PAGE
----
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Fixed fees and portal for mesothelioma claims

Consultation to start next spring

19 December 2012

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Justice minister Helen Grant has announced that the government will consult next year on introducing fixed fees, an electronic portal and a pre-action portal for mesothelioma claims.

In a rare concession on the LASPO bill, Grant’s predecessor Jonathan Djanogly agreed in April that the ban on recoverability of success fees and insurance premiums in conditional fee cases would not apply to mesothelioma cases until the Lord Chancellor had reviewed the issue.

Stuart Henderson, personal injury managing partner at Irwin Mitchell, described Grant’s announcement as “dreadful news right before Christmas”.

Henderson said the planned changes were an attempt to force victims “to accept a fast-track, automated process instead of the sensitive case-by-case investigation they and their families need.

“Yet again, as with its plethora of civil justice reforms, the government has listened too much to the defendant lobby – but this time it is people who are dying who will lose out, which is truly shocking.”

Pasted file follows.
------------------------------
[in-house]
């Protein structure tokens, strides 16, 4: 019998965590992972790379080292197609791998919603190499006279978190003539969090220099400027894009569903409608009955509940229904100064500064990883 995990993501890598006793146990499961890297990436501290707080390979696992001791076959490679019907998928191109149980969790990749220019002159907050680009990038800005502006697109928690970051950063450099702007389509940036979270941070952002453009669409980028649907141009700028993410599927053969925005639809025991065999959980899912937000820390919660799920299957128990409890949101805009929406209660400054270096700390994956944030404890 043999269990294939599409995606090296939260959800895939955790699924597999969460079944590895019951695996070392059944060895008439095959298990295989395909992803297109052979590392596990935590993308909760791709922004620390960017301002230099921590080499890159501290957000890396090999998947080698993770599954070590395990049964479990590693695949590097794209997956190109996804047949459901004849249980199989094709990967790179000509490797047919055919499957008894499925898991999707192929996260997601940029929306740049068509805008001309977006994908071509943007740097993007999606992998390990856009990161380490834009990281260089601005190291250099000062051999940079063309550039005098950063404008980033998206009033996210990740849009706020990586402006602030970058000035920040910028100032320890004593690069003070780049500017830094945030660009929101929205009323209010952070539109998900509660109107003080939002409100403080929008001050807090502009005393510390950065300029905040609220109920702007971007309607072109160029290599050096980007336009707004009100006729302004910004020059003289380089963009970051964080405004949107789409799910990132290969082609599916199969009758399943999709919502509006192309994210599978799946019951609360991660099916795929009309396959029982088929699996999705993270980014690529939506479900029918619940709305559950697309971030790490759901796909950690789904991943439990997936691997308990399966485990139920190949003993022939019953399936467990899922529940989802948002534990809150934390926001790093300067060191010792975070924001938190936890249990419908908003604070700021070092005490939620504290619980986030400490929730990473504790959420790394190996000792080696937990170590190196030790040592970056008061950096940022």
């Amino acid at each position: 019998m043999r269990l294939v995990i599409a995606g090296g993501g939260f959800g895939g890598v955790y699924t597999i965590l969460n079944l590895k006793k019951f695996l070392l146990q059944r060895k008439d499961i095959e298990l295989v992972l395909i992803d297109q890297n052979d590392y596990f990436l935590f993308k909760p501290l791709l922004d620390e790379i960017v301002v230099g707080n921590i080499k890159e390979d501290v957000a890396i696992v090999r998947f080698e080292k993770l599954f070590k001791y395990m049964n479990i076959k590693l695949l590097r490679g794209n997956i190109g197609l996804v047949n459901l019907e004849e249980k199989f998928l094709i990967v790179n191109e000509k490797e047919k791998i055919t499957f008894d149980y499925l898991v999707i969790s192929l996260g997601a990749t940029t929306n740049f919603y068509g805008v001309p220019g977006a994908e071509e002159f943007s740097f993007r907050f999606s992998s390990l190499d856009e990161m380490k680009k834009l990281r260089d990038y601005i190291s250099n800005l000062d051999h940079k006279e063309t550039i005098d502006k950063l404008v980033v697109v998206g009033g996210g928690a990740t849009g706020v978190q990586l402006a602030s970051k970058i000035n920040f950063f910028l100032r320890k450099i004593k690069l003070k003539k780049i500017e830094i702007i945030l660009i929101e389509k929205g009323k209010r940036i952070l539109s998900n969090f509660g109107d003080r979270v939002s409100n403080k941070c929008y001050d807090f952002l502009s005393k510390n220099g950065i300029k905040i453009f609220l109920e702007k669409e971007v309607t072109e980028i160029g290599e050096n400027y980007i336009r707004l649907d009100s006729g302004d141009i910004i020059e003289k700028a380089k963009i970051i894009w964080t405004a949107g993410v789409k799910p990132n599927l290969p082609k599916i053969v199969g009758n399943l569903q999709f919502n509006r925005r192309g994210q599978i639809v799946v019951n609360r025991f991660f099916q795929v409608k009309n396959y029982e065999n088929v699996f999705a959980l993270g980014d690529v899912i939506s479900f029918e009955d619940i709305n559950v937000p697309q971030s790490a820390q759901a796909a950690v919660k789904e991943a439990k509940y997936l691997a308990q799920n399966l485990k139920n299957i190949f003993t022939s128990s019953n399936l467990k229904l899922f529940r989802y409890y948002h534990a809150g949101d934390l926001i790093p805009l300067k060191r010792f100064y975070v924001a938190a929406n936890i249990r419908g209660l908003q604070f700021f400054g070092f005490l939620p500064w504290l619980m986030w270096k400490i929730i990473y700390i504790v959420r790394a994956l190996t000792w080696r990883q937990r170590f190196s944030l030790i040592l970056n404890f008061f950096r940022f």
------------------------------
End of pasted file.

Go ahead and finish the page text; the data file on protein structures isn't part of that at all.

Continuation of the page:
Henderson said mesothelioma cases were complex, often stretched back 30 and 40 years and involved detailed investigations.

“We would always want our clients to have access to justice as quickly as possible for them and their families but our considerable experience in this field shows that the vast majority of delays are caused by defendant tactics, not by claimants.

“This will do nothing to address that and could even hand more power to defendants to delay cases until claimants have no option but to settle for less than their case is worth.”

Grant told parliament in a written statement that the government’s intention was to consult on the introduction of “fixed legal fees for mesothelioma claims, a dedicated pre-action protocol for those claims and an electronic portal on which the claims will be registered”.

She said the consultation would be issued in the spring of 2013.

“The aim is to ensure that these claims are processed and settled as quickly as possible given the nature of this disease.

“Mesothelioma is an aggressive and terminal occupational disease with an average life expectancy of less than two years from diagnosis. A claim for compensation can take up to two years to settle which means that sufferers often die before their claims are paid out.

“The government considers that it is imperative that these claims are settled quickly and that early payment of compensation is made so as to ease the sufferings of victims of this dreadful disease and give some assurance that their dependants will be financially secure when they are no longer around.”

Grant said that as part of the consultation, the government would carry out the review required under section 48 of the LASPO on the impact of abolishing recoverability of conditional fee agreement success fees and after the event insurance premiums.

“We intend to publish the outcome of that review next autumn,” Grant added.

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